“Supergraphics was the name of an architectural movement in the 1960s and 70s that saw architects attempt to ‘remove solidity, gravity, even history’ by the simple act of applying paint and graphics to the interior and exterior surfaces of buildings.”
I recently read about Barbara Stauffacher Soloman in Creative Review. An interview about her struggles as a pioneer of the Supergraphics movement in the 70s as a woman in the industry and mother at home.
She became disillusioned by this movement when she returned to her studies to realize that the use of Supergraphics back then were being applied to cover compromising land developments with astounding visuals. In many respects this form of deception seems to still be happening today with all manner of products.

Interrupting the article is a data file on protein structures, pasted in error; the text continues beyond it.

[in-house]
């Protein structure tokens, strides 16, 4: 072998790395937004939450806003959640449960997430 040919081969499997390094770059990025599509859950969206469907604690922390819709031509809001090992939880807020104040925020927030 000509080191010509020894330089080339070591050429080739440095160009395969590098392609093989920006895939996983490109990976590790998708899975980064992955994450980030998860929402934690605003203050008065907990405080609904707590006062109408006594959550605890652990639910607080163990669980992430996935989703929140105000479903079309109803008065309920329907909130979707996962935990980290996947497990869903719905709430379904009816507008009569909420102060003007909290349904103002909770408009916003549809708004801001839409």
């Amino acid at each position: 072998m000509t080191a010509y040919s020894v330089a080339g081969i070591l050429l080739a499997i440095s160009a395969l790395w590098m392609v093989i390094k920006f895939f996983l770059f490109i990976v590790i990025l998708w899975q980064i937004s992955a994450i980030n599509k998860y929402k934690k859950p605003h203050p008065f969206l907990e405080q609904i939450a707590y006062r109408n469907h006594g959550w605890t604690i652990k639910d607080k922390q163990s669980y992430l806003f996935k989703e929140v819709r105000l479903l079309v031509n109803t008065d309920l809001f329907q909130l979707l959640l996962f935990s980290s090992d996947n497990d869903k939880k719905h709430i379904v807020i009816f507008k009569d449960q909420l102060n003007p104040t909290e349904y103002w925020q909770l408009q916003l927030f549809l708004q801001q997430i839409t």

I found this of interest as the main things we at Red Candy are interested in, is great design as well as great quality. Function will always be the most rewarding aspect of a product regardless of the visual design.
Like Supergraphics, we know the visual design of a product is what sells it especially for an online store, and that’s why we make it a moral obligation to go out of our way to find the best designs as well as the best quality and function when it comes to designer homewares.
Food for thought.